3. How did you end up partnering with such a respected name as Dave Audé on “One Last Kiss”?

I love having positive, creative people around! Dave is an amazing person, great husband and father – I love and respect those qualities in a person!

“One Last Kiss” – Official Video

4. Were you excited to learn that both R3hab and Sick Individuals wanted to remix “One Last Kiss”?

These guys are so talented and I love their sound! They are energetic and very unique characters with unique personalities – I love that the most! I was freaking screaming!! haha!!!!!

“One Last Kiss” – R3hab Remix

“One Last Kiss” – Sick Individuals Remix

5. Is it weird hearing your song remixed?

I don’t think it’s weird because I love to work with other song writers too. It makes me feel like we are making history – so cool!

6. There is a lot choreography in the video for “One Last Kiss”, how hard was the video shoot?

It was a lot of work! But I have been dancing my entire life and love expressing myself through body language.

7. What kind of music do you enjoy dancing to?

I love rock music, Bon Jovi is my favorite rock musician. I came to the USA to do a rock project. Something like a Blonde Jovi in a sexy skirt :).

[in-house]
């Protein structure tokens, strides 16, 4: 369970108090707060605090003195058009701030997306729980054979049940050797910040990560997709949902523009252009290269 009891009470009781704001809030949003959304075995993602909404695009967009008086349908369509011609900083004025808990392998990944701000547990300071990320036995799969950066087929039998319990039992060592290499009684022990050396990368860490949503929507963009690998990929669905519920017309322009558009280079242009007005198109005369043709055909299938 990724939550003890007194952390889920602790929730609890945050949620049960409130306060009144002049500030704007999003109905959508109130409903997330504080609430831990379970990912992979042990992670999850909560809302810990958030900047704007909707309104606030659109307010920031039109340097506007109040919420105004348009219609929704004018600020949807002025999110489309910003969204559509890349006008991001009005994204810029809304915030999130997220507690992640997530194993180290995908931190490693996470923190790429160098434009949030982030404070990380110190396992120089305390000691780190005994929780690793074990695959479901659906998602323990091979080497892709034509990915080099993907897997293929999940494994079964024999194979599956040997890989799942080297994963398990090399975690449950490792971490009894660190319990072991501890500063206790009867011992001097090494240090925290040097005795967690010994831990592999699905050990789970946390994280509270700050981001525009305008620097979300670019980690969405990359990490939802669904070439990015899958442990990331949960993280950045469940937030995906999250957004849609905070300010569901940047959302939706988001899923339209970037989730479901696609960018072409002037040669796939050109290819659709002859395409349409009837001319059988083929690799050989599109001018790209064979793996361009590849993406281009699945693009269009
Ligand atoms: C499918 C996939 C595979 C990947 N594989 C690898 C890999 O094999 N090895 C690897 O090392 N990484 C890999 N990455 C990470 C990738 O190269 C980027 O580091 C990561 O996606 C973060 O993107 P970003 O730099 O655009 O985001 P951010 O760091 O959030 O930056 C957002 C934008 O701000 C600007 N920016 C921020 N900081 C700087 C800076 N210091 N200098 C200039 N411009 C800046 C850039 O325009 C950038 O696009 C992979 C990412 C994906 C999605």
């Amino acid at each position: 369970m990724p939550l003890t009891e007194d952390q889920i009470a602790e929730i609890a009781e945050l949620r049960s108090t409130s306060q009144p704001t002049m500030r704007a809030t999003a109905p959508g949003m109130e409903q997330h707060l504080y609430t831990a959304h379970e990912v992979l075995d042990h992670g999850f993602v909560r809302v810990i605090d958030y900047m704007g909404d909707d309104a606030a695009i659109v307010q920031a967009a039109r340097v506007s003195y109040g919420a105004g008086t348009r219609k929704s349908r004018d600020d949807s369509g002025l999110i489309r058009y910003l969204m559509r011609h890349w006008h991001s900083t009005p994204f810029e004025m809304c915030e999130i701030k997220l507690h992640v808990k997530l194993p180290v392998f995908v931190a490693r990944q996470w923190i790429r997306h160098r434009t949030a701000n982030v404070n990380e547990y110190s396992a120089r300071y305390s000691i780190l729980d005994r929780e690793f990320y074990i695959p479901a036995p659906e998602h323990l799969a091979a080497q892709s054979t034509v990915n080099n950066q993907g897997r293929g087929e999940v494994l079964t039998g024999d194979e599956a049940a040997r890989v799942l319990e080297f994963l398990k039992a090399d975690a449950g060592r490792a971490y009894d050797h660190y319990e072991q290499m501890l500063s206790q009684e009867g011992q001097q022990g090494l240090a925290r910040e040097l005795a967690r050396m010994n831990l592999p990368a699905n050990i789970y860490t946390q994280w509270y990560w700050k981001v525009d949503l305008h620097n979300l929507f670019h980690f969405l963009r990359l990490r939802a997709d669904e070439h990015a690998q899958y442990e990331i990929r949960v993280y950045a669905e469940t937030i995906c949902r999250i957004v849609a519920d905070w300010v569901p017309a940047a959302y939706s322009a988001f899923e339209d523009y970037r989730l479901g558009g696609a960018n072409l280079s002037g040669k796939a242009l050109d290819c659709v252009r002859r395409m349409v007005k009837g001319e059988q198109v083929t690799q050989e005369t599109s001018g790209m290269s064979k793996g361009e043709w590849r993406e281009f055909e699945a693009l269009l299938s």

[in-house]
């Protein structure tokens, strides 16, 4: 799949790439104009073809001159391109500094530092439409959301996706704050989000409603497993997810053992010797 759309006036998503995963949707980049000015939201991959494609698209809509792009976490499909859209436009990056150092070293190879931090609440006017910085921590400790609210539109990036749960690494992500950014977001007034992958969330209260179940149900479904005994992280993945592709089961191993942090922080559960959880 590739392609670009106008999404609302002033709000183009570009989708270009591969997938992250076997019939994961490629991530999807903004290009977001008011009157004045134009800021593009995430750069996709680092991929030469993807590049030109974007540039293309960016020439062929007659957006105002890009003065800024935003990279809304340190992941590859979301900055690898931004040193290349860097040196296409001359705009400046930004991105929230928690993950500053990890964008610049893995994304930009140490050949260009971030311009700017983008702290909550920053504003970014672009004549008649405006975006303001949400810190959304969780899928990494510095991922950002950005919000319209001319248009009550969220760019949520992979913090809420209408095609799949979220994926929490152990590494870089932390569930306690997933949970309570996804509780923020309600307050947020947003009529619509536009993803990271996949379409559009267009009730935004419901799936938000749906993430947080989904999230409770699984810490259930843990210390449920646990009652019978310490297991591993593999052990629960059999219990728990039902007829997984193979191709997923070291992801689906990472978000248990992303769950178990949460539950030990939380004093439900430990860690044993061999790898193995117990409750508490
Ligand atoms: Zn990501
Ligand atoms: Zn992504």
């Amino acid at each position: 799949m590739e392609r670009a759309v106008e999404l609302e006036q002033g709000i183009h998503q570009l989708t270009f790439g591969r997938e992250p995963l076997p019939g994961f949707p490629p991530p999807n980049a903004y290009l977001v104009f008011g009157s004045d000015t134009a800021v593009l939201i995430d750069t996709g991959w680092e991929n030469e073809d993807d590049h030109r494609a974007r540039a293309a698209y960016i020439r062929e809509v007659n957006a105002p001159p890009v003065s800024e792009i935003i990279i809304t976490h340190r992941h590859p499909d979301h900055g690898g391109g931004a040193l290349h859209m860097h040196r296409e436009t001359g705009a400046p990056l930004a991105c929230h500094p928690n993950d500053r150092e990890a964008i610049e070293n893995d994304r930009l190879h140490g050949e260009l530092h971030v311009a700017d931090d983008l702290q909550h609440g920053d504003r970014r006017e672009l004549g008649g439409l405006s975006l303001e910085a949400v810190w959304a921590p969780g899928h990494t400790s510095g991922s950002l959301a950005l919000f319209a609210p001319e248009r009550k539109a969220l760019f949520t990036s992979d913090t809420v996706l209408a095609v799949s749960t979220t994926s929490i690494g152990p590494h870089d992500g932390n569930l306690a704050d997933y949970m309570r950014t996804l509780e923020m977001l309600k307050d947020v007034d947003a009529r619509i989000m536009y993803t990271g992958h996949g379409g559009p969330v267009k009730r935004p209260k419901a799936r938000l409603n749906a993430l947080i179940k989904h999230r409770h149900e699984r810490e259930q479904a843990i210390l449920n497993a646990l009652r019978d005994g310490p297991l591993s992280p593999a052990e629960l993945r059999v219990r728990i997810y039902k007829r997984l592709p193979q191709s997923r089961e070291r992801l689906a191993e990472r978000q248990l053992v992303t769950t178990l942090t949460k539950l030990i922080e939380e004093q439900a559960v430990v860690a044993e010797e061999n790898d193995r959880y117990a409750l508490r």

I also adore Kylie Minogue. She is real unbelievable – feminine woman, sexy diva. Icon!

8. The other day I was in a really rotten mood getting ready for work. While in the shower I started humming a tune and it cheered me up. That tune was “One Last Kiss”. No question, I just really wanted to tell you that.

9. What are you working on next that my readers can look forward to?

My next single to be released will be “Believe.” It’s a very spiritual song about our destiny, our stories—our past and future, our all or nothing! It’s about love and power of love, which can heal everything in this world! Empathy and perception!

You can also look out for a full length album soon!

10. Parting shot! Ask us here at The Magical Buffet any one question.

What is your favorite type of music? Do you have a favorite DJ?

I like all kinds of music depending on my mood. For dance/electronic, lately I’ve been listening to Swedish House Mafia’s “Until Now” album, Diplo, the album “18 Months” from Calvin Harris, everything from Robyn, and Madonna’s “Hard Candy” album”.